The Idrija Fault in Slovenia

New paper on the tectonic geomorphology of Slovenia

In a new paper we investigate the tectonic geomorphology of Slovenia and we point out why commonly used methods often do not work.
The Idrija Fault in Slovenia
Image: Christoph Grützner


Tectonic map of the study area in Slovenia
Picture: Manuel Diercks

In a new paper we investigate the tectonic geomorphology of Western Slovenia. This region is seismically active due to the northward motion of the Adriatic Plate. In previous studiesExternal link we have already worked on the paleoseismological record of the largest faults. Here we applied standard techniques that are commonly used to evaluate a region's tectonic activity on a large scale. These are using the topography and properties of the drainage pattern to infer if a region is deforming or not. Surprisingly, some of these established methods failed to identify faults that we know are active, while several inactive faults gave false positive results. We then investigated single fault traces in more detail, but still found that several of the applied methods did not work satisfactorily. Finally, we focussed on a single karst polje located on the Idrija Fault using data with very high resolution, but with limited insights.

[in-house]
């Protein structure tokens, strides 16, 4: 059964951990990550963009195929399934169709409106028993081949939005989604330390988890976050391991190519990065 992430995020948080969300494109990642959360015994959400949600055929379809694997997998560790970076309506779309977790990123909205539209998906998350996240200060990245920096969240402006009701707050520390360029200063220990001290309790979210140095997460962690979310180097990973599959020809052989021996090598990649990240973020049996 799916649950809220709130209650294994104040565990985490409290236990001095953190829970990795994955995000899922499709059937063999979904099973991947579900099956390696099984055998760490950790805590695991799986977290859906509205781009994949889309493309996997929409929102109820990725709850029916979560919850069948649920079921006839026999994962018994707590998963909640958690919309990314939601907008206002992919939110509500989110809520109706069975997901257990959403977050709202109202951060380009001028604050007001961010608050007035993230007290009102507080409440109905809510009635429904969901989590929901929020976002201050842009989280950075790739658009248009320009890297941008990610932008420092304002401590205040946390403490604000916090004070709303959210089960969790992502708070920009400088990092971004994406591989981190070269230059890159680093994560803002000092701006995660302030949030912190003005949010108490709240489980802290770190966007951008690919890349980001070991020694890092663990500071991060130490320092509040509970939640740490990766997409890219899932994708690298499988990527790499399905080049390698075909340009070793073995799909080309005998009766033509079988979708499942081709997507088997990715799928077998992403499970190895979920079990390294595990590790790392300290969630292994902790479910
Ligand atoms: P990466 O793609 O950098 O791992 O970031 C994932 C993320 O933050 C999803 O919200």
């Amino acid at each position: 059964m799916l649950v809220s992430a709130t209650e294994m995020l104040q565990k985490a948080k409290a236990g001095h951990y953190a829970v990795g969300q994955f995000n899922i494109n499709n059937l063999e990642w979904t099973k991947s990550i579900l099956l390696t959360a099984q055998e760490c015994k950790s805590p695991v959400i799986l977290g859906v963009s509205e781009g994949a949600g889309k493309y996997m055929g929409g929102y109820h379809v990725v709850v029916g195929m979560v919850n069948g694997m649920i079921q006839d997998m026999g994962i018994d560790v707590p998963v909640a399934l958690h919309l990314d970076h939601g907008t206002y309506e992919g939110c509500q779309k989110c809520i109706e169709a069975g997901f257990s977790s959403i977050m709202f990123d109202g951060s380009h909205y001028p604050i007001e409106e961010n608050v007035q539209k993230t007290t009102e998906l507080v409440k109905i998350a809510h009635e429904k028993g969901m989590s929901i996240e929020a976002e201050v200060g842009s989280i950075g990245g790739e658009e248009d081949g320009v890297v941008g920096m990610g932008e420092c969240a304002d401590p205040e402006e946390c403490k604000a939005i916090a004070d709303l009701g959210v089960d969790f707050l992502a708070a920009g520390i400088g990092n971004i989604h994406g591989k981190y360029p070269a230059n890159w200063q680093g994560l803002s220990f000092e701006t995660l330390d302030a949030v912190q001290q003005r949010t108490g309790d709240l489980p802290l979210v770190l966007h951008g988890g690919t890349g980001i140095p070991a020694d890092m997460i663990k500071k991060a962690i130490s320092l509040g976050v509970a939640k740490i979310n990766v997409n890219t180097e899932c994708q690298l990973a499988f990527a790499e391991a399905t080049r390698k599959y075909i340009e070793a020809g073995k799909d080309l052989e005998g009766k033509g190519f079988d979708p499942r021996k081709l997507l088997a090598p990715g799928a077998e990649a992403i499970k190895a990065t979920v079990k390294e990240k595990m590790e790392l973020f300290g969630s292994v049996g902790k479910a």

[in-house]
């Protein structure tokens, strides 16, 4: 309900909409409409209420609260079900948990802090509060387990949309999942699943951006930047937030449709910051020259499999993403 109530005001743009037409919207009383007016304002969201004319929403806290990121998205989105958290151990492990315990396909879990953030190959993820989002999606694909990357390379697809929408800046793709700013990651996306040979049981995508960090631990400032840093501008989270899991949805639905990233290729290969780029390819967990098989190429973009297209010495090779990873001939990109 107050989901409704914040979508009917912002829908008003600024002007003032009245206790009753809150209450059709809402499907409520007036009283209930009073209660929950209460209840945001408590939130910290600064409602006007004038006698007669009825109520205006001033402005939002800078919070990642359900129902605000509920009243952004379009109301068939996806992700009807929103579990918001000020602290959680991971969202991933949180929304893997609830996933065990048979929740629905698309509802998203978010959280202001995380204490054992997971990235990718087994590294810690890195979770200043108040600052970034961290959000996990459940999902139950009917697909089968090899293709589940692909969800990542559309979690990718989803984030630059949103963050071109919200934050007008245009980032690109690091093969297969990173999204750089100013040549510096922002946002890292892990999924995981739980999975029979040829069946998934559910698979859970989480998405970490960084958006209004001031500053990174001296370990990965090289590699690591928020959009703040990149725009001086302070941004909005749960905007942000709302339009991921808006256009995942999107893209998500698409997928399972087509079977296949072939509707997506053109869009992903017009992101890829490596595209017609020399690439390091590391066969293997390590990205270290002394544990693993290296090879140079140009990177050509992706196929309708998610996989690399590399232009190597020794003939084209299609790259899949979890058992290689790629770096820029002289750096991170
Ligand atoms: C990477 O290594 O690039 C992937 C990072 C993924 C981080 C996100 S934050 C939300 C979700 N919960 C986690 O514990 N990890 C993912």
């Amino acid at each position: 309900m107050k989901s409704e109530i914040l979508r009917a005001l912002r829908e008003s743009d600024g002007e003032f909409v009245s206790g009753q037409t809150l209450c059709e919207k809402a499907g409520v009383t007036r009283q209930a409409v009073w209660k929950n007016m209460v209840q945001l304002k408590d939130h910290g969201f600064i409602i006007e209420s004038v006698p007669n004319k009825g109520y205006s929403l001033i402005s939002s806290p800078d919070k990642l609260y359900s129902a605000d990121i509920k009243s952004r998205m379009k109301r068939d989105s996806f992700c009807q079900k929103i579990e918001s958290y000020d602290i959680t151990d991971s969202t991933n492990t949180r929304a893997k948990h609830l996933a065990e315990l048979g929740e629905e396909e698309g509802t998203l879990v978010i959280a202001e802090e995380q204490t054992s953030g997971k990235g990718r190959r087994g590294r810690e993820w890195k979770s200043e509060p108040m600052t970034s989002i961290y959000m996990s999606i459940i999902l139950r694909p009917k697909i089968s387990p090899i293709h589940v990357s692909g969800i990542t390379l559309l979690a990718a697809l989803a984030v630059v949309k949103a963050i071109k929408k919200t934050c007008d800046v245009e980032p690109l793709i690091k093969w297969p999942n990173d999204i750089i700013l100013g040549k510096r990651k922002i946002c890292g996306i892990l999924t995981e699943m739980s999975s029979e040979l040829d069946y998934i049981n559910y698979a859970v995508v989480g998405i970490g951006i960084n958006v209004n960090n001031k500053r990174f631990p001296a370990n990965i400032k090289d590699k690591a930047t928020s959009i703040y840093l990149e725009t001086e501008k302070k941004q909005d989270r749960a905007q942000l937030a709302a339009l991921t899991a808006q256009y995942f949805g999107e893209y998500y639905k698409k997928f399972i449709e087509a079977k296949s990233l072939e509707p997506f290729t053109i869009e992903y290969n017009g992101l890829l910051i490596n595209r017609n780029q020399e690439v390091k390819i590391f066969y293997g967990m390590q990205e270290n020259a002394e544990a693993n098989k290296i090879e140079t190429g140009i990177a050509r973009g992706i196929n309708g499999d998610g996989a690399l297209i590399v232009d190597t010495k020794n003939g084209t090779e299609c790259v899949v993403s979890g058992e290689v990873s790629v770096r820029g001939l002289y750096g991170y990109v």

We use these examples to explain why the standard techniques often fail. In our case, it's mainly karst processes that control landscape evolution and that disturb the drainage pattern. Lithological changes also lead to signals that can be confused with those of active tectonics. Since our region of interest is deforming very slowly, tectonic deformation is often outpaced by other landscape-forming processes. We argue that many studies do not take these effects properly into account, especially if they are not accompanied by field work. 

Diercks, M.-L., Grützner, C., Welte, J. & Ustaszewski, K. (2023). Challenges and Limits of Remote Sensing of Active Tectonics in the Slowly Deforming Karst Landscape of W Slovenia and NE Italy. Geomorphology. link